Additional functions: treedata.tree includes additional functions to detect and filter character matrixes by character types (continuous or discrete; detectCharacterType, detectAllCharacters, and filterMatrix). Other functions can be used to examine (head, tail, print) and describe (summary) objects of class treedata.table. Finally, two additional functions can be used to inspect and force column and row names in character matrices (hasNames, forceNames).
This brief step-by-step tutorial is based on treeplyr’s Anolis example data, including 100 tips and 11 characters:
To use all the functionalities in treedata.table, we first construct a treedata.table object using the as.treedata.table function, which performs an exact name match between the tip labels of the tree and the column in the dataset with the most matches.
td <- as.treedata.table(tree = anolis$phy, data = anolis$dat)
The resulting object can be inspected using the summary(), head(), tail(), and print() functions. For instance, we can see a description of the treedata.tree object using the summary() function:
Next, we can perform data manipulation steps on the resulting treedata.table object. For instance, we can extract the SVL column (snout-vent length) using the following line:
A named vector of the same trait (SVL) can also be extracted using
extractVector(td, 'SVL'). However, extractVector further supports extraction of multiple traits. For instance, the following code will extract two named vectors: one for SVL and another for ecomorph.
extractVector(td, 'SVL', 'ecomorph')
The real power in treedata.table is in co-indexing the tree and table based on functions from data.table. We can use data.table syntax to subset the treedata.table object and include only the first representative from each ecomorph in the Anolis dataset.
td[, head(.SD, 1), by = "ecomorph"]
We can also subset the Anolis dataset to include a single species per ecomorph and island:
td[, head(.SD, 1), by = .(ecomorph, island)]
Furthermore, can create a new variable summarizing SVL+hostility for only Cuban anoles.
td[island == "Cuba", .(Index = SVL + hostility)]
While the options for data manipulations are infinite, the matching between the tree and data attributes is always constant. Finally, users can pass data and trees in treedata.table objects as arguments to functions in other packages. For instance, below we use the tdt function in treedata.table to fit a continuous model of trait evolution for SVL in geiger:
tdt(td, fitContinuous(phy, extractVector(td, ‘SVL’), model=“BM”))
All the functions explained above can even handle multiple trees. For instance, below we fit the same model of continuous trait evolution on SVL based on a multiPhylo tree for the Anolis dataset:
trees <-list(anolis$phy,anolis$phy) class(trees) <- "multiPhylo" td <- as.treedata.table(tree=trees, data=anolis$dat) tdt(td, fitContinuous(phy, extractVector(td, 'SVL'), model="BM"))
The vignette to treedata.table contains further information on the functions outlined above and in Table 1.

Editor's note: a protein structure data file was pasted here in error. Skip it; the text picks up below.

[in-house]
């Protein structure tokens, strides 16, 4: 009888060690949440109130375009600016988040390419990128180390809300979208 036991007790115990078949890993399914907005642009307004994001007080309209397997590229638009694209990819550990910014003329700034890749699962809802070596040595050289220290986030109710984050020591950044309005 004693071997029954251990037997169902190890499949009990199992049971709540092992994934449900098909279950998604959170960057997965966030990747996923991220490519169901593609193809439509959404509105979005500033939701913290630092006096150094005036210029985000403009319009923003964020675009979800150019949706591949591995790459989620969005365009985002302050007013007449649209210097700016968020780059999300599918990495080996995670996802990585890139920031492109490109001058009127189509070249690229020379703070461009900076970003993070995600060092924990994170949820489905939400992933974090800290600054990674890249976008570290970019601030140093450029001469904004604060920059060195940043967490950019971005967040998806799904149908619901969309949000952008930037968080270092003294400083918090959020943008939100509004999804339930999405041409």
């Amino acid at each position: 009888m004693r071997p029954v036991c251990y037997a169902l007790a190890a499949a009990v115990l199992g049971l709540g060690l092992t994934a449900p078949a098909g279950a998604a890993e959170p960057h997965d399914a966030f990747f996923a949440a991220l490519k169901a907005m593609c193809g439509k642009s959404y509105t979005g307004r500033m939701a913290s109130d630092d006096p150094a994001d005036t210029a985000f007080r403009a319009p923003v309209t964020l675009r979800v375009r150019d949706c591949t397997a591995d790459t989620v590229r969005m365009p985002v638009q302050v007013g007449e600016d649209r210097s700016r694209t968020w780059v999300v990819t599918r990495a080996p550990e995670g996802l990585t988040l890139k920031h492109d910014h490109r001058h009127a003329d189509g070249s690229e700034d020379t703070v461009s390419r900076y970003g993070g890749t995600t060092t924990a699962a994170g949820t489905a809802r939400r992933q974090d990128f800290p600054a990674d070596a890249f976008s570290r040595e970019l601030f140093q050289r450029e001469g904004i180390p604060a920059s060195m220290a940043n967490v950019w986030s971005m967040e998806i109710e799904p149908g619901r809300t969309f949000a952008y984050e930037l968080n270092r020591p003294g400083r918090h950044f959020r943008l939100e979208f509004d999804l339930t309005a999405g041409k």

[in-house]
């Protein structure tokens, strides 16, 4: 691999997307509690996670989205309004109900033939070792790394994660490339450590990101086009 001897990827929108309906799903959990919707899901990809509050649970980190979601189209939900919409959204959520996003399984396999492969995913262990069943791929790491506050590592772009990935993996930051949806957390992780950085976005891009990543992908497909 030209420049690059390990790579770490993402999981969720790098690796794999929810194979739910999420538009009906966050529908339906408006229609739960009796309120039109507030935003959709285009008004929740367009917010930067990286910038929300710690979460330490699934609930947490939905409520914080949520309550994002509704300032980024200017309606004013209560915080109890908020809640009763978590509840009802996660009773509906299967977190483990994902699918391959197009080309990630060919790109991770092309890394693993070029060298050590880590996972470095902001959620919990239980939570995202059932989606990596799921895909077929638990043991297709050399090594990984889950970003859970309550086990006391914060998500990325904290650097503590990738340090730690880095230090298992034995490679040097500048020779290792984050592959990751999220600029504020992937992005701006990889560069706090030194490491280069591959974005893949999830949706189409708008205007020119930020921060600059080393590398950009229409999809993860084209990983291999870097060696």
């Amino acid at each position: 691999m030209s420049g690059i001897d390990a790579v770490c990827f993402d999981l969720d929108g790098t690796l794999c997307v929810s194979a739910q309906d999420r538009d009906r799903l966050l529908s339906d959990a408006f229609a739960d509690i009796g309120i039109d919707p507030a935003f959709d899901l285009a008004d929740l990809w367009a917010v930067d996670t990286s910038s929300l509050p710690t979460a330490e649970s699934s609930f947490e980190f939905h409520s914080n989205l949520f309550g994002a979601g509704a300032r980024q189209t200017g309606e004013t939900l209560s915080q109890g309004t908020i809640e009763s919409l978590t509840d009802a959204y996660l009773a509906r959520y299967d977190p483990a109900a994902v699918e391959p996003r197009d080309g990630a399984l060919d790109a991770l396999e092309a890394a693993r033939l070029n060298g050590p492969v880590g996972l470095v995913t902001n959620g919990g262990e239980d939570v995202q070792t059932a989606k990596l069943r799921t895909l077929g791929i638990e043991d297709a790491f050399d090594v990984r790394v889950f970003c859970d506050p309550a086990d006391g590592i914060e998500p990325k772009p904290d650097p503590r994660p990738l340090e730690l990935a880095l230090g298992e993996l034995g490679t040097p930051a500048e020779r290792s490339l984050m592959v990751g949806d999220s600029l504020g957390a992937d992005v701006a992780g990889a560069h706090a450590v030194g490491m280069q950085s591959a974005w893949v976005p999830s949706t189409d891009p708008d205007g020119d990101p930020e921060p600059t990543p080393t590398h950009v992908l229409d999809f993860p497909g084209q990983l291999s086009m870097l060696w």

Alternatives to treedata.table. To our knowledge, only treeplyr (Uyeda & Harmon 2020) performs simultaneous operations on combined tree/data objects in R. treeplyr is largely based on dplyr (Wickham et al. 2019). However, keeping trees and data objects separated in the R environment is a more standard practice. Changes to trees and data are typically performed independently using a combination of functions implemented in ape (Paradis & Schliep 2019), base (R Development Core Team 2013), data.table (Dowle & Srinivasan 2019), or in the tidyverse (Wickham et al. 2019).
Methods. We used the microbenchmark (Mersman 2019) function under default parameters to compare the performance of functions in treedata.table to other packages. First, we compared the performance in the initial tree/data matching step between treedata.table and treeplyr (treedata.table::as.treedata.table() and treeplyr::make.treedata()). We simulated trees with 10, 40, and 100 tips using rtree function in ape (Paradis & Schliep 2019). Additionally, we generated random character matrices (50 discrete and 50 continuous traits) matching 90% of tips in the tree. Second, we compared the performance of data operations in treedata.table relative to data.table (Dowle & Srinivasan 2019), base (R Development Core Team 2013), treeplyr (Uyeda 2020), and dplyr (Wickham et al. 2019). This time, we simulated trees with 1000, 10000, and 500000 tips using the rtree function in ape. Again, we generated random character matrices (50 discrete and 50 continuous traits) matching 90% of tips in simulated trees. We compared the performance of treedata.table::[, data.table::[ treeplyr::%>%, dplyr::%>%, and the equivalent functions in base when (1) subsampling the full dataset for rows matching a single level in one discrete character, and (2) estimating the sum and mean of two continuous traits based on the groups of a second discrete character. In data.table syntax for this process would be:
Results. treedata.table was >400% faster than treeplyr during the initial data/tree matching step (Fig. 2). For instance, combining a dataset with 10 tips to a character matrix of 40 traits (10% of unmatched tips), as.treedata.table takes an average of 12.314 ns (range=8.100–27.479 ns) relative to the 64.198 ns that were needed in treeplyr (range=48.407–166.328 ns). Differences in the performance between these two functions also scale with the number of taxa.